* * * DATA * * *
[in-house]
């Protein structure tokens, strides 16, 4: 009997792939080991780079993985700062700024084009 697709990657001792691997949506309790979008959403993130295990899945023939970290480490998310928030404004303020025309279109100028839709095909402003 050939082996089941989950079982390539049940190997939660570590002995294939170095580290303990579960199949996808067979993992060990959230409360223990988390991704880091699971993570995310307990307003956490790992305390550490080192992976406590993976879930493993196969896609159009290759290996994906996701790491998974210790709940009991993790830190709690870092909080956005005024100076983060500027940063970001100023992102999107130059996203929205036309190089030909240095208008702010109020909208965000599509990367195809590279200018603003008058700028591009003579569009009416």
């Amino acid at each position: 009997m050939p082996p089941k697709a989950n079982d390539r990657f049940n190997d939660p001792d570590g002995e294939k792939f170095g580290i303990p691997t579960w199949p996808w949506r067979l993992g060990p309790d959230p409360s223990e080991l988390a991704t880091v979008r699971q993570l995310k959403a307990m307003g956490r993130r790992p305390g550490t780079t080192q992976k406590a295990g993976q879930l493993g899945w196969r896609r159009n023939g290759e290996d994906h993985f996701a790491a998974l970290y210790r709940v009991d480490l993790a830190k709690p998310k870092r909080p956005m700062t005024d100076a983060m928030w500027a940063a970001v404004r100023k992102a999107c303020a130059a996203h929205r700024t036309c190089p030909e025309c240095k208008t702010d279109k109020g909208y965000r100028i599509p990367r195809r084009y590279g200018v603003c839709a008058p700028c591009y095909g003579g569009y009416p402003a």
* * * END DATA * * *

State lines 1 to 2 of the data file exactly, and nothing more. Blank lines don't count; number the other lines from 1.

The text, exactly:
[in-house]
């Protein structure tokens, strides 16, 4: 009997792939080991780079993985700062700024084009 697709990657001792691997949506309790979008959403993130295990899945023939970290480490998310928030404004303020025309279109100028839709095909402003 050939082996089941989950079982390539049940190997939660570590002995294939170095580290303990579960199949996808067979993992060990959230409360223990988390991704880091699971993570995310307990307003956490790992305390550490080192992976406590993976879930493993196969896609159009290759290996994906996701790491998974210790709940009991993790830190709690870092909080956005005024100076983060500027940063970001100023992102999107130059996203929205036309190089030909240095208008702010109020909208965000599509990367195809590279200018603003008058700028591009003579569009009416």